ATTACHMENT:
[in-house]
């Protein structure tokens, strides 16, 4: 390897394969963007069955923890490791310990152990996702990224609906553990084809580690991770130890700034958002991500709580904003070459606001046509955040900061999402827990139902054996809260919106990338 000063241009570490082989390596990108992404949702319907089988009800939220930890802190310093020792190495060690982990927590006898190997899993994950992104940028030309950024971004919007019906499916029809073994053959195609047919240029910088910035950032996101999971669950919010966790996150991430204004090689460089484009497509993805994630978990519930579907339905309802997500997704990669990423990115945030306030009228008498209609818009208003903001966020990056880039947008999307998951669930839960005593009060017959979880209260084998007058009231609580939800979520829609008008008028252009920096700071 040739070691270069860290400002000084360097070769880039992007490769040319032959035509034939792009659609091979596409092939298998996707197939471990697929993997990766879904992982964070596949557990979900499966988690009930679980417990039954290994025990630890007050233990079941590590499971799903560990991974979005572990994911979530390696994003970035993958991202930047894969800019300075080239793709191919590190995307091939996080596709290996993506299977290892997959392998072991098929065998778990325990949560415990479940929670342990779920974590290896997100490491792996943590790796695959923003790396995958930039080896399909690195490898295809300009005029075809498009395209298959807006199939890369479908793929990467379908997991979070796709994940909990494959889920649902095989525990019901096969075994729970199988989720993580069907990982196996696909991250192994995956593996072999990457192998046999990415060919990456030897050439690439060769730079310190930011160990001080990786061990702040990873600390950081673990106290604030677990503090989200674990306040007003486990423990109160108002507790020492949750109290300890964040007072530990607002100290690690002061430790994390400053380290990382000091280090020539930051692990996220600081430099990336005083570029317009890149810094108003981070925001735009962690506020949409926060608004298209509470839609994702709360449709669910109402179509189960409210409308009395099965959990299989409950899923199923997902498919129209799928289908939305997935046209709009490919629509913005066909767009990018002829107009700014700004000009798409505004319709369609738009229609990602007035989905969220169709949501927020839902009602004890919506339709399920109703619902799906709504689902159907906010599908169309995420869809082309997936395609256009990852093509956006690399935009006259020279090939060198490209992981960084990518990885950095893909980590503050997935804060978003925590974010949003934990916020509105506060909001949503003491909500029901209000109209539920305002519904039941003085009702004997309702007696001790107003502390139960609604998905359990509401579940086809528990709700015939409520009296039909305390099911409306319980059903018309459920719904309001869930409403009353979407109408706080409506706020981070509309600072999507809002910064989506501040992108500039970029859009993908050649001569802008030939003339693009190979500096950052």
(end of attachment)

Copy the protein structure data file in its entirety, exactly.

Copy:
[in-house]
């Protein structure tokens, strides 16, 4: 390897394969963007069955923890490791310990152990996702990224609906553990084809580690991770130890700034958002991500709580904003070459606001046509955040900061999402827990139902054996809260919106990338 000063241009570490082989390596990108992404949702319907089988009800939220930890802190310093020792190495060690982990927590006898190997899993994950992104940028030309950024971004919007019906499916029809073994053959195609047919240029910088910035950032996101999971669950919010966790996150991430204004090689460089484009497509993805994630978990519930579907339905309802997500997704990669990423990115945030306030009228008498209609818009208003903001966020990056880039947008999307998951669930839960005593009060017959979880209260084998007058009231609580939800979520829609008008008028252009920096700071 040739070691270069860290400002000084360097070769880039992007490769040319032959035509034939792009659609091979596409092939298998996707197939471990697929993997990766879904992982964070596949557990979900499966988690009930679980417990039954290994025990630890007050233990079941590590499971799903560990991974979005572990994911979530390696994003970035993958991202930047894969800019300075080239793709191919590190995307091939996080596709290996993506299977290892997959392998072991098929065998778990325990949560415990479940929670342990779920974590290896997100490491792996943590790796695959923003790396995958930039080896399909690195490898295809300009005029075809498009395209298959807006199939890369479908793929990467379908997991979070796709994940909990494959889920649902095989525990019901096969075994729970199988989720993580069907990982196996696909991250192994995956593996072999990457192998046999990415060919990456030897050439690439060769730079310190930011160990001080990786061990702040990873600390950081673990106290604030677990503090989200674990306040007003486990423990109160108002507790020492949750109290300890964040007072530990607002100290690690002061430790994390400053380290990382000091280090020539930051692990996220600081430099990336005083570029317009890149810094108003981070925001735009962690506020949409926060608004298209509470839609994702709360449709669910109402179509189960409210409308009395099965959990299989409950899923199923997902498919129209799928289908939305997935046209709009490919629509913005066909767009990018002829107009700014700004000009798409505004319709369609738009229609990602007035989905969220169709949501927020839902009602004890919506339709399920109703619902799906709504689902159907906010599908169309995420869809082309997936395609256009990852093509956006690399935009006259020279090939060198490209992981960084990518990885950095893909980590503050997935804060978003925590974010949003934990916020509105506060909001949503003491909500029901209000109209539920305002519904039941003085009702004997309702007696001790107003502390139960609604998905359990509401579940086809528990709700015939409520009296039909305390099911409306319980059903018309459920719904309001869930409403009353979407109408706080409506706020981070509309600072999507809002910064989506501040992108500039970029859009993908050649001569802008030939003339693009190979500096950052």